My take? Sometimes it is just fun to imagine a world where your imaginary friend can swim to China and bring back a Panda for you to pet all in the span of a few minutes, or that your best friend is Disney Royalty and has invited you to attend the ball, or that your best friend keeps a tiger in his garage. I'll admit I do speak from experience here:

(I had many more imaginary friends than just Becky btw she is just the one that got left behind most often - probably my excuse to get back out of the house again on occasion knowing me) . . . In my case, and the case of my daughter when she had such a friend - it was someone to play school with - someone who could sit and read books as long as I could and who wanted to explore the woods while wearing a princess dress (because the boys are a lot of fun, but sometimes you have to have a girl along too) and from whom I could learn some things. My imaginary friend (Robyn) was much better at building forts in the woods than any of the boys I played with, my sister, myself or my real girl-friends Kirsten and Jess - I "learned" a lot about thatching and structural integrity from her :-)

Not all imaginary friends are human either. Another girl-friend of mine (this was around second grade I think), made her pencils into people by drawing faces on them and dressing them. She spoke to them and asked their advice on her school work (she now has a doctorate in astro physics). One of my imaginary friends was a pegasus that could hide in the clouds but allow me to hear whatever I wanted (I spied on politicians, teachers, anyone I thought might have something interesting or funny to say). Oh, and I met the Sandman too and he could help me travel to the land of fairy tales where I could go play in the woods with Red, blow over pig's houses with the wolf and even go on my own quests like St George or Robin Hood. (No, I'm not insane - just imaginative).

It seems my own hypotheses aren't all that far fetched according to recent studies

Myth: Imaginary friends are the ones who make mistakes, the ones blamed for knocking over that vase. Reality: They're often more likerole models — even idols.

"Kids are thinking about issues around competence — what they can and can't do — and mulling that over in the context of interaction with their imaginary friend," says Taylor. "Who can do somersaults? Who can read? Who can tie their shoes? Who is riding a bike without training wheels? A lot of times the friend will be the one who can do it all."

It sounds like your son's imaginary friend fits into this "role-model" category as his "brother" sounds highly successful. A healthy imaginary friend is like the characters we love the most in our favorite stories - they do things we might not be willing to do right away. We learn from their brave examples. They live in our imaginations when we need them for whatever reason - entertainment, living out our wildest dreams (whether they can eventually be lived out in real life or not) and yes, having the friend that will do the thing maybe even the real child isn't so sure he/she wants to do (a form of the child encouraging him or herself to take a healthy risk).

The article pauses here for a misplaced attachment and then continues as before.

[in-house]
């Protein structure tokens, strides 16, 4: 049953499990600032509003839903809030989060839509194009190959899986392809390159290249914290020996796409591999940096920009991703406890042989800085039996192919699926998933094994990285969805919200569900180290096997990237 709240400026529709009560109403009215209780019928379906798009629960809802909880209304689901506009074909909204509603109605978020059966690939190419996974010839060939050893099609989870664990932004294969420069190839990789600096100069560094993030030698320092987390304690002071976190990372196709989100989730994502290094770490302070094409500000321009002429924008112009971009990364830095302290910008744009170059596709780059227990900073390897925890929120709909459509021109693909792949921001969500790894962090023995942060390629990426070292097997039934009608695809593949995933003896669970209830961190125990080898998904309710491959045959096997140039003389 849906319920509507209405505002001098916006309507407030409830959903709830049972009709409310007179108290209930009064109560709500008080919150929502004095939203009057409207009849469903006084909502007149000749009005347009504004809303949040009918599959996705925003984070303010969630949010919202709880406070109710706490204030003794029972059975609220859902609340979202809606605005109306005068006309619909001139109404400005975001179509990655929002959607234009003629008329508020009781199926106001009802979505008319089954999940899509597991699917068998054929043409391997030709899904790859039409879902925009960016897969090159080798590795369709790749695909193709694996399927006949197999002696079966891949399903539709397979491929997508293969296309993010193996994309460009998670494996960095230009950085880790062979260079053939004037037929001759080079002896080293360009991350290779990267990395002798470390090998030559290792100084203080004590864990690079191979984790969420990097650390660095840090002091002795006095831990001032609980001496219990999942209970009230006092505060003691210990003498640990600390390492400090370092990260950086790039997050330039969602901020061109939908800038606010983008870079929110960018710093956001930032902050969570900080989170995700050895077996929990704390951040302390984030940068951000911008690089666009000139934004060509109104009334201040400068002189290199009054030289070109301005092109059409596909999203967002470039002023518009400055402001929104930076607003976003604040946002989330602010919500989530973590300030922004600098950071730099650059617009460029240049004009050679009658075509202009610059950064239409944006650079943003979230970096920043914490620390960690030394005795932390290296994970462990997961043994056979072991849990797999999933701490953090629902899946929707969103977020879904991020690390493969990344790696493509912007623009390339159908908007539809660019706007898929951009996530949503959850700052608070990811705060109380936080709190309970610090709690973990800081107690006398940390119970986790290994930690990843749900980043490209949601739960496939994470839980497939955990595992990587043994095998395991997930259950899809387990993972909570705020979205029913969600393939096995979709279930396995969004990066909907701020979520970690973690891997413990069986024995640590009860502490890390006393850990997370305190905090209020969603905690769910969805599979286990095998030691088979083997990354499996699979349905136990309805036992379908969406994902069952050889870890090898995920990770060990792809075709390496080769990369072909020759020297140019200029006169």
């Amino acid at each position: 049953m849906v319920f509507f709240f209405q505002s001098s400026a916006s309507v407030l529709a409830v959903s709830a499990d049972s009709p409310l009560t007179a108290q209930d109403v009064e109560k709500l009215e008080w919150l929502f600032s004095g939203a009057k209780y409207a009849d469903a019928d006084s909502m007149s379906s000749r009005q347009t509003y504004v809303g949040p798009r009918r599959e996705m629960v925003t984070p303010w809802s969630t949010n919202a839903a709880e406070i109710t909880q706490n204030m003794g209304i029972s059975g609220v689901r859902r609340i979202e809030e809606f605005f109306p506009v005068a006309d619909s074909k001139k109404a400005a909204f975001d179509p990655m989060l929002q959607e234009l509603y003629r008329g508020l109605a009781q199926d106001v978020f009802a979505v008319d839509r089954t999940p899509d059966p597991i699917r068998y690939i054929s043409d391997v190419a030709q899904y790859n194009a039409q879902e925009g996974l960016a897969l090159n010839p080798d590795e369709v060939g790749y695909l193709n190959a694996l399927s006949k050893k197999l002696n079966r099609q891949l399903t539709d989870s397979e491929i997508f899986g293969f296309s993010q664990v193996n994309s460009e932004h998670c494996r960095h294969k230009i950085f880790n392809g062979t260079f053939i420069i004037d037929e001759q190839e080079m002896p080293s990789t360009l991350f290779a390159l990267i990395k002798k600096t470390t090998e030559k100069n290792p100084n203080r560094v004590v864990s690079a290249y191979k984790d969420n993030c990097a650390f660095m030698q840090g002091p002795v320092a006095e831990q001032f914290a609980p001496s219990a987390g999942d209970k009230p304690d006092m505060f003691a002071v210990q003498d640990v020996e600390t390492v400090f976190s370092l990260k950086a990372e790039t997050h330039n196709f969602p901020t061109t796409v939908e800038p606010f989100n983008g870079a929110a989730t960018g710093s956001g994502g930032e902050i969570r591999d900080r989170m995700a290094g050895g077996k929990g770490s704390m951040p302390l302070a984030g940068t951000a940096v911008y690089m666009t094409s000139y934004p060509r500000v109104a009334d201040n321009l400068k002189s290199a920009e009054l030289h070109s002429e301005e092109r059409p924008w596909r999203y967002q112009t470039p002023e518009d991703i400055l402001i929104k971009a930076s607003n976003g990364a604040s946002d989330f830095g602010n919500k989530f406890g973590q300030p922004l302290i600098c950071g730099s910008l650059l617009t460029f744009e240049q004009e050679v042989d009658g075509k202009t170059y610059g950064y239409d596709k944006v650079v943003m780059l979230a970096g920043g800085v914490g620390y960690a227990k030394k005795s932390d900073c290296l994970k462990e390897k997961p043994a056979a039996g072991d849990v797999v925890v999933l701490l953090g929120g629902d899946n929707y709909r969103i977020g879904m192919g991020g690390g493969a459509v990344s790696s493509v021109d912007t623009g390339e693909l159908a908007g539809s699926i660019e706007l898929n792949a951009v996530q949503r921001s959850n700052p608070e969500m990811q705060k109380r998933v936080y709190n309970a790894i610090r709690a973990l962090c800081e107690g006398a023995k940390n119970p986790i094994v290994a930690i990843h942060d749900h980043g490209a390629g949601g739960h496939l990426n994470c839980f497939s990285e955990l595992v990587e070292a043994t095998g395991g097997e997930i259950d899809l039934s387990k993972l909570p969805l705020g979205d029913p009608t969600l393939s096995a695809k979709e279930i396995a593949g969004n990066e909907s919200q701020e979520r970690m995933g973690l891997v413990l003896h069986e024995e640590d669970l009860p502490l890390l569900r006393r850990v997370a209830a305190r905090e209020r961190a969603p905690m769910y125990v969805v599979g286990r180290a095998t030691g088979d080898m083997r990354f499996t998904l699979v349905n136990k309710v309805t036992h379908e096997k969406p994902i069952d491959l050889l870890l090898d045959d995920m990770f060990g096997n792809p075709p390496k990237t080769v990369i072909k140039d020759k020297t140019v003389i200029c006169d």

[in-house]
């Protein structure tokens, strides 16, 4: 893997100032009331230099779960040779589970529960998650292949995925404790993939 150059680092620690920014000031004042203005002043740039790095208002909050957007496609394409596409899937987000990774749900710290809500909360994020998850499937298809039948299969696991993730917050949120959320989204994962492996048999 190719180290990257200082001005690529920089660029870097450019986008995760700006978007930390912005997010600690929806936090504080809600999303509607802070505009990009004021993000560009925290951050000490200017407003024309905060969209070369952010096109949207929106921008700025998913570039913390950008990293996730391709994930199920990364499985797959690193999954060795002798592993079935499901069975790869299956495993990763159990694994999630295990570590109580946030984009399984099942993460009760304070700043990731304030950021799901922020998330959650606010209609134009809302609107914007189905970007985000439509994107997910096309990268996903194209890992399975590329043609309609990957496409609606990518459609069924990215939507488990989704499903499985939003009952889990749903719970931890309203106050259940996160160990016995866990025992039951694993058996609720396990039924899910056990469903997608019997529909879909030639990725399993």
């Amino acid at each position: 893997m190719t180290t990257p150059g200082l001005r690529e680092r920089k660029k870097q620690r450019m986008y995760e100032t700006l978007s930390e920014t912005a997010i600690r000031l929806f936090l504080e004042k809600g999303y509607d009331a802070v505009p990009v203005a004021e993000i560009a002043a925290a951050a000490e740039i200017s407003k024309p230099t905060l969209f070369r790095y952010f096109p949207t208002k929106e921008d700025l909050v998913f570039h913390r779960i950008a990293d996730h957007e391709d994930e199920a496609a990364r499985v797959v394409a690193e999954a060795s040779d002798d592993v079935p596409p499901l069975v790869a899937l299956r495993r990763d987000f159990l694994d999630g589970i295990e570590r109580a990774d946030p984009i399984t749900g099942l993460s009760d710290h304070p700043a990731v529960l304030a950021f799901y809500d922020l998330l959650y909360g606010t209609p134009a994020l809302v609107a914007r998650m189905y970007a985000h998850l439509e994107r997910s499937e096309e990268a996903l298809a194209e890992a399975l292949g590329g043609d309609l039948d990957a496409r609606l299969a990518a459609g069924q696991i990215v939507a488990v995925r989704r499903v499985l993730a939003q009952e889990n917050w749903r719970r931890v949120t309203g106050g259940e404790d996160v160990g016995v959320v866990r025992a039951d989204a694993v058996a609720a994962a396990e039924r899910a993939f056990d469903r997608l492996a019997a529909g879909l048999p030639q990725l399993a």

Myth: Big kids don't have imaginary companions. It's a little-kid thing. Reality: Children can hang on to them long past preschool.

The assumption was that imaginary friends scram by the time their conjurers turn 4. Wrong again. Taylor says one of the more startling things to come out of her study is the stats on longevity. Older kids (post-preschool, that is) continue to consort with imaginary friends as they age. It's possible for made-up friends to stay a long time — years, even. In fact, Taylor cites several famous adults who openly admitted still having imaginary friends. Paul Taylor, a cultural icon in the world of dance, attributed some of his work to his imaginary friend, who he said was named George H. Tacet, Ph.D. (we're not kidding). Call him the ultimate guest artist.

Often, it is simply one facet of imagination and one part of really coming to grips with fact vs. fiction and how far that "boundary" can be pushed - at least, that's my opinion.

You might find this article (from which the quotes come) interesting as well as this one which was originally linked in a comment. They are both about the same study, but interesting none-the-less.

In fact, according to Bob Trapani, owner of Thrive by Five and chair of the New York State Occupational Therapist's Association, you might want to not only not discourage, but even encourage this imaginary play.

So instead of worrying about an imaginary relationship your child has, think of the rewards they are getting from it and help them reap the benefits by welcoming their friend into your life.

For example, invite her (or him, or it) to join you for meals, outings or other family activities, and follow your child's lead. If they want their "friend" to have a place at the table, help them set one, if asked. But don't use your child's friend to try to “change” your child’s behavior ("Look how 'Scooter' ate all of their lunch! Why don't you?"). In addition, don’t let your child use their friend to escape consequences (“'Scooter' didn’t break the lamp, you did"). Lastly, remember to provide your child with plenty of other real-life companions and opportunities for other kinds of imaginative play. To quote noted author and artist Barbara Goldstein, “An imaginary friend is often what the child needs it to be.”